# Isotropy of Black Body Radiation

Can somebody please explain why radiation in a cavity (assuming thermal equilibrium has been reached) is isotropic ? I came across an argument involving a heterogeneous body placed in a cavity. The argument is as follows. A small heterogeneous body ( i.e. a body made of different materials) is placed inside a cavity until thermal equilibrium is reached. Then the body is rotated arbitrarily and it is observed that the system is still in equilibrium. This shows that the radiation is isotropic. I do not understand this argument. There is an inherent anisotropy in the heterogeneous body. So how can an anisotropic object serve as a benchmark ? I would argue using a homogeneous body i.e. a body that is isotropic. If a isotropic body in a cavity is rotated arbitrarily and it is noted that the rotation keeps the thermal equilibrium intact, then the radiation must be isotropic. Could somebody please comment on this ?

Black-body spectra depends solely on the temperature of the body, not the material or the shape. It is in equilibrium with the radiation, so it absorbs as much as it emits

Consider your case: A small heterogeneous body ( i.e. a body made of different materials) is placed inside a cavity until thermal equilibrium is reached. Then the body is rotated arbitrarily and it is observed that the system is still in equilibrium.

First we know that the body is in equilibrium. Because it is in equilibrium it must absorb as much energy as it radiates.

Now the objetc is rotated in an arbitrary direction. The incomming radiation is independent of the position of the object, so a given point will receive as much as energy as the point placed there previously is emitting. But since the body is still in equilibrium, the emision of every point in this position must be the same af the emision of the point placed there before. Extending the argument to an arbitrary rotation, every point must emmit the same amount of radiation, hence black-body radiation must be isotropic.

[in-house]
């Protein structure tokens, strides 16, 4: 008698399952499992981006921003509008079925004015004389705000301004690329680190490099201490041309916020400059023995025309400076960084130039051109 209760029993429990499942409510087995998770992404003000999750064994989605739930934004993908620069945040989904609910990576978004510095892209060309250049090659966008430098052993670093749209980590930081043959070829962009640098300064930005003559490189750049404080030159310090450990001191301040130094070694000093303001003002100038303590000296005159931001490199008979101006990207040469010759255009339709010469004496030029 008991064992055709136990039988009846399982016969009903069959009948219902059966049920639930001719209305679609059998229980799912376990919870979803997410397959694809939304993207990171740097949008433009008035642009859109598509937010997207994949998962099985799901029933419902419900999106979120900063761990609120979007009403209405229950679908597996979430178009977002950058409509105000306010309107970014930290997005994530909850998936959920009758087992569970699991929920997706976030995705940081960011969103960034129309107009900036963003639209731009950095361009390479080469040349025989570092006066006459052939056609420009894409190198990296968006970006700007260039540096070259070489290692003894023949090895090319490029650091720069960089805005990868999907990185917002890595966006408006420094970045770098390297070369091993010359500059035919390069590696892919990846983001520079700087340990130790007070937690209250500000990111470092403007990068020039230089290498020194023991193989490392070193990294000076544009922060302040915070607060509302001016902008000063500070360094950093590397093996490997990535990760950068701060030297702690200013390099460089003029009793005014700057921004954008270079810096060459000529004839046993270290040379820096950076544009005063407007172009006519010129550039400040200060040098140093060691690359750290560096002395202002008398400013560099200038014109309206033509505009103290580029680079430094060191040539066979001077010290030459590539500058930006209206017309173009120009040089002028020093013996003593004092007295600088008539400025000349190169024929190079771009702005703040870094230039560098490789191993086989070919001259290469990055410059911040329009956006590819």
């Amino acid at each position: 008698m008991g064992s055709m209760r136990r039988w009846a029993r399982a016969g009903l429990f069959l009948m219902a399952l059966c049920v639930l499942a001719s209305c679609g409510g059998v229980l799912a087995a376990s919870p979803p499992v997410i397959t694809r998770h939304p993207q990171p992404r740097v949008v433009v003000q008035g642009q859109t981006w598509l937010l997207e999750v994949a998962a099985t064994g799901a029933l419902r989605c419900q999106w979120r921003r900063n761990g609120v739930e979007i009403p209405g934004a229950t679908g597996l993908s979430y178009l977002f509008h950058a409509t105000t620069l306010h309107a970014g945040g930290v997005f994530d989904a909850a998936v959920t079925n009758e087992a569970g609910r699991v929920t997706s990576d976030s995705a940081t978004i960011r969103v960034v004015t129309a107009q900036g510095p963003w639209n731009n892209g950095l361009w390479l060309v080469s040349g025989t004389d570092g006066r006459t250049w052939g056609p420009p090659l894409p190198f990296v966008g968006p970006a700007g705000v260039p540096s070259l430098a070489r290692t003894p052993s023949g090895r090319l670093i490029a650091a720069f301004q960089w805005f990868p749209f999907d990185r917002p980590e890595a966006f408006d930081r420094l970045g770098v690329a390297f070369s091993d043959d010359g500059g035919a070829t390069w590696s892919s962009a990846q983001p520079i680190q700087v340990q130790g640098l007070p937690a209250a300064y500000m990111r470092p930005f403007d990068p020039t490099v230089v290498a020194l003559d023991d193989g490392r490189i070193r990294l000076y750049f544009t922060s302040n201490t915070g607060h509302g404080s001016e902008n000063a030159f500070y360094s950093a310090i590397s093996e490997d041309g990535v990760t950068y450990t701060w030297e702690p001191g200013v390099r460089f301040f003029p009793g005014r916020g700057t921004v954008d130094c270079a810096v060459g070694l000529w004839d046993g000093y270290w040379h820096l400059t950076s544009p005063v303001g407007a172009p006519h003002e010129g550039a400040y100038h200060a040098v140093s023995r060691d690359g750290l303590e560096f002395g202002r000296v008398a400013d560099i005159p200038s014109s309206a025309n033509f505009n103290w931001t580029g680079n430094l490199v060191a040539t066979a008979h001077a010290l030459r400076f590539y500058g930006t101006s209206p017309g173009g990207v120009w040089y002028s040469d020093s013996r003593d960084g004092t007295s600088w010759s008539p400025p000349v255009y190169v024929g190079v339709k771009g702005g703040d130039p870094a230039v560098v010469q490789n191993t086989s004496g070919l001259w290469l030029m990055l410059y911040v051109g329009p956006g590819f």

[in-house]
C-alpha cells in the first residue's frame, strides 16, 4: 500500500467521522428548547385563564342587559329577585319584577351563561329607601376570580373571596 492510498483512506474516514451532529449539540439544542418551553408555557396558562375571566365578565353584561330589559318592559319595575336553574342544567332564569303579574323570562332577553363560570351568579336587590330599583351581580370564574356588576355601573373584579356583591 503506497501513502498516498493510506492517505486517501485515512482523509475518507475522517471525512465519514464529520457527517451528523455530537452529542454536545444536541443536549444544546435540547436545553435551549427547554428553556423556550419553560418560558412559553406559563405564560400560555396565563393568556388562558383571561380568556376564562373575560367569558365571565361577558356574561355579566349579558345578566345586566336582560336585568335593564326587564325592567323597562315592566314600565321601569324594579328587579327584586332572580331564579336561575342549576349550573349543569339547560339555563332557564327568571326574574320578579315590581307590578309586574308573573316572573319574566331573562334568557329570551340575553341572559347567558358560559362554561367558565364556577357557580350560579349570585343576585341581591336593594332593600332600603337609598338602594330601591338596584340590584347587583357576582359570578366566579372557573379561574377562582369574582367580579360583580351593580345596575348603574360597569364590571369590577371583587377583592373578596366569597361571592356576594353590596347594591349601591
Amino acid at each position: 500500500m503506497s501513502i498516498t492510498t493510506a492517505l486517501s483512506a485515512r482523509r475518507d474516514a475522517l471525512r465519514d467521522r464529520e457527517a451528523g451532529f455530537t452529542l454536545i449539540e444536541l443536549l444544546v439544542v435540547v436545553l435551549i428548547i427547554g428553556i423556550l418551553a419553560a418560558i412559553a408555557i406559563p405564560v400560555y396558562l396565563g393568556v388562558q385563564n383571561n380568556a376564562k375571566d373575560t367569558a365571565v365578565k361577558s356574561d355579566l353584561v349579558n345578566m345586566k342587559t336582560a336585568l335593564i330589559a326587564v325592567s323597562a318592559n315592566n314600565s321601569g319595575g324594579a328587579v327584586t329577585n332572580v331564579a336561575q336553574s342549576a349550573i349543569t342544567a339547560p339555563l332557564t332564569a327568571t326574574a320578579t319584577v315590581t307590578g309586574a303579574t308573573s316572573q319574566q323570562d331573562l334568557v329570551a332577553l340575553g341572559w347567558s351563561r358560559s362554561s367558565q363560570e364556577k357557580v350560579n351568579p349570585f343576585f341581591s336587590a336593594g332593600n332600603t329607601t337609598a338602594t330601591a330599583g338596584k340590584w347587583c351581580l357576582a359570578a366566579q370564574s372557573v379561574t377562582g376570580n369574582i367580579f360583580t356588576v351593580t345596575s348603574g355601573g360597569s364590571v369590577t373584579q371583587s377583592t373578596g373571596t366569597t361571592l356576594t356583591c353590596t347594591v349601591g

Radiation in a cavity is not necessarily isotropic, but then it wouldn't be blackbody radiation because some part of the cavity would be hotter than another.

Blackbody radiation results from something in equilibrium at a definite temperature. An anisotropic radiation field would transfer heat from one place to another leading to temperature changes/differences.

The example you give of a heterogeneous object is a good one. You imagine a sphere with one side black, the other a mirror, but all at the same temperature. Only one side absorbs and emits radiation. To come into equilibrium, the object must emit as much as it absorbs, but if the radiation field were anisotropic that would depend on its orientation. It would need to be at a higher temperature if it absorbed more radiation. Only in an isotropic radiation field will its temperature be independent of its orientation.

Now if we make the sphere homogeneously black, whatever orientation it is in it will absorb the same amount of radiation, and its temperature will not change if it is rotated. This is regardless of the isotropy of the radiation field.

• Thanks a lot for answering my question. I think I was confused because I was thinking of absorption coefficient and emissivity as independent quantities. However, I now realize that these two quantities are not independent. When thermal equilibrium is maintained, then a body with a higher absorption coefficient must also have a higher emissivity. If it absorbs more, then it must emit more. In effect, I think heterogeneity of a body does not matter due to this. – Tirthankar Mar 22 '17 at 12:50